In January of this year, Olli Heinonen declared that "it would take half a year [for Iran] to go from 3.5 percent enriched uranium to weapons-grade material for the first nuclear device." Well let's sound the all-clear: there is no hint whatsoever that Iran will have a nuclear device this summer, and its enriched uranium stockpile continues to be under the watchful eye of the International Atomic Energy Agency (IAEA).
In a new but equally breathless and alarmist account, Heinonen parades a litany of technical facts about Iran's uranium enrichment to 20 percent that worries him. Oddly, he then goes on to characterize Iran's offer to suspend enrichment to this allegedly highly dangerous level as Iran only offering a "pawn ... in exchange for the queen -- the lifting of oil sanctions."
Which is it? Is 20 percent enrichment merely a "pawn," or is it the imminent and mortal threat that Heinonen describes?
If it is merely a pawn, why bother negotiating about it?
If, however, Iranian enrichment is seen as a serious issue -- a "queen," say, in chess parlance -- then it requires serious reciprocity such as some significant relief on sanctions, perhaps even involving the EU oil embargo that is set to begin in July.
Heinonen makes a big deal about the IAEA's recent detection of uranium particles enriched to 27 percent at the Fordow underground enrichment plant in Iran. While this is well above the declared 20 percent enrichment level at the facility, the discovery is, in all likelihood, a technical glitch and not indicative of any sinister ploy. Indeed, the very detection of these particles is heartening in a way; that the IAEA could pick up "trace" amounts of such material should lend great credence to the IAEA's role as the "tripwire" for any serious diversion or over-enrichment of nuclear materials in Iran. As Mark Fitzpatrick of the International Institute for Strategic Studies recently stated, "There are good reasons to worry about Iran's enrichment work but this probably isn't one of them."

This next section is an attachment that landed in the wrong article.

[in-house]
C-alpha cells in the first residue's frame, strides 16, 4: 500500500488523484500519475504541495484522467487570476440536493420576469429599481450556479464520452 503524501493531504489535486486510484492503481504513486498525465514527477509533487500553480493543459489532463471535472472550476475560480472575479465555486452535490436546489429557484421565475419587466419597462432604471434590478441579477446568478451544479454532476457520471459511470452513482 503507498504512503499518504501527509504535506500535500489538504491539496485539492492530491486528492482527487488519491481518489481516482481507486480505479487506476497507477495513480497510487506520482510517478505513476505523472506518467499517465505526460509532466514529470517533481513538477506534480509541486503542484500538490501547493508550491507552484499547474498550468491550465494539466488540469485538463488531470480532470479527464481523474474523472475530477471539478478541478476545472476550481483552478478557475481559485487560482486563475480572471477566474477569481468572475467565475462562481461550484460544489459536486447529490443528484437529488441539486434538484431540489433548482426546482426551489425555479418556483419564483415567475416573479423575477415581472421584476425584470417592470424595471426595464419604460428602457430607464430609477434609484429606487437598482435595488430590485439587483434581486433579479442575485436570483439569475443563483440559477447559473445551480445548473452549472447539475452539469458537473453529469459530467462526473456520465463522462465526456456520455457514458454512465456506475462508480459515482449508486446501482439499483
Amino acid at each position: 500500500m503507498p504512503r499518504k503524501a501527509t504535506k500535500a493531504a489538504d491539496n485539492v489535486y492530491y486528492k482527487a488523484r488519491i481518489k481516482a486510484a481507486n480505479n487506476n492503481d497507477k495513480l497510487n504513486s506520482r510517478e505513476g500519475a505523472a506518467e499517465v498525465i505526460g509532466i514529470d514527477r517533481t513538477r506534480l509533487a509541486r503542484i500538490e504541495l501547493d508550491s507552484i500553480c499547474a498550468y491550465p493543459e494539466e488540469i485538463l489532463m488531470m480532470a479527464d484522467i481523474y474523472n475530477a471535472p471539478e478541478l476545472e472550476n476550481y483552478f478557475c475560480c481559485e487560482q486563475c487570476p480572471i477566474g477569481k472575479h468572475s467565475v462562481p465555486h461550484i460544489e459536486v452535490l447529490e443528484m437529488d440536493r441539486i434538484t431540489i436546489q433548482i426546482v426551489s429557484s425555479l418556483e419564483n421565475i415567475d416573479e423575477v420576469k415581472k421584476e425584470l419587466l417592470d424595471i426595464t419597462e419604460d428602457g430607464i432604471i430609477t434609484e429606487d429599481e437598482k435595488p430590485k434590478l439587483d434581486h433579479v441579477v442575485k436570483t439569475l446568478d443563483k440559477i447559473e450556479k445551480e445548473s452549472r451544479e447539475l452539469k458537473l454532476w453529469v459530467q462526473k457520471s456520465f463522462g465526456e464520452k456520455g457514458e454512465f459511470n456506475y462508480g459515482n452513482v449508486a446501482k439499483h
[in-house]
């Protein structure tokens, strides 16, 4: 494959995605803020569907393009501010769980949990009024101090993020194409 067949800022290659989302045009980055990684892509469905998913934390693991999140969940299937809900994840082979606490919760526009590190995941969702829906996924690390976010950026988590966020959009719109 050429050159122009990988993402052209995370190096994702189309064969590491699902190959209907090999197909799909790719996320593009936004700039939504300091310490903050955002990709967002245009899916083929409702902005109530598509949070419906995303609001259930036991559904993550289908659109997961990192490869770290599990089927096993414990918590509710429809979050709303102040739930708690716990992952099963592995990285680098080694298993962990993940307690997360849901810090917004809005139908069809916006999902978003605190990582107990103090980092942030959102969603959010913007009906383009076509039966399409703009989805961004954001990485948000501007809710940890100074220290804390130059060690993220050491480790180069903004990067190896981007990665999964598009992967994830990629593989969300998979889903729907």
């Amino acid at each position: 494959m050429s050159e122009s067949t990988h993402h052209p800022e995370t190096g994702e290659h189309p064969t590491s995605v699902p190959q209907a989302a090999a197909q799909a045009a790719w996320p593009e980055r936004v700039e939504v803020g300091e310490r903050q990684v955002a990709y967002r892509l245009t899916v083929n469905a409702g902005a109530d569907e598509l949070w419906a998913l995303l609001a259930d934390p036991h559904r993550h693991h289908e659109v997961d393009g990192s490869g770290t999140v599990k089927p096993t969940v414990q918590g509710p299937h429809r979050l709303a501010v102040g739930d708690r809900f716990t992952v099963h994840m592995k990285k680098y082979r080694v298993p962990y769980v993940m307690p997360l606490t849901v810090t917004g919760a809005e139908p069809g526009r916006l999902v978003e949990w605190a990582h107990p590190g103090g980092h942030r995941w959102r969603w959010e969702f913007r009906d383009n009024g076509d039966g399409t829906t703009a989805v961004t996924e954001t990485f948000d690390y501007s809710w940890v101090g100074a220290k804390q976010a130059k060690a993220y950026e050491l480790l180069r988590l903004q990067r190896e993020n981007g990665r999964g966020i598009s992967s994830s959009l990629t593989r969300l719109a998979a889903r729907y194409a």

But how could such a technical glitch have happened? There are several possibilities. When a cascade of centrifuges is started up, only a small amount of uranium hexafluoride gas is fed through the system at first. Because the system is only doing work on a small amount of gas, this material gets over-enriched, but only temporarily. When the remainder of the gas is added, the overall enrichment level gets blended down to the target figure -- in this case 20 percent (19.75 percent, to be technically precise).
Importantly, this issue has cropped up before in Iran, and also wasn't a big deal then. In 2010, the IAEA detected "a small number of particles" at Iran's Natanz facility enriched as high as 7.1 percent when the target level there was 5 percent. At that time, the IAEA noted that the detected over-enrichment refers to "a known technical phenomenon associated with the start-up of centrifuge cascades."
Of course, such transient anomalies need not occur only when firing up centrifuges. In fact, the possibility of over-enrichment exists any time the uranium hexafluoride gas feed is reduced, or any time centrifuge speeds are increased beyond normal levels. This latter scenario, of course, is exactly what the Stuxnet virus is reported to have brought about in the hopes of destroying the centrifuges. Just recently, a new and powerful virus called Flame was detected in the Middle East. While it's unlikely, we can't rule out the rather ironic possibility that viruses that alter centrifuge speeds may also play a role in producing such over-enrichments.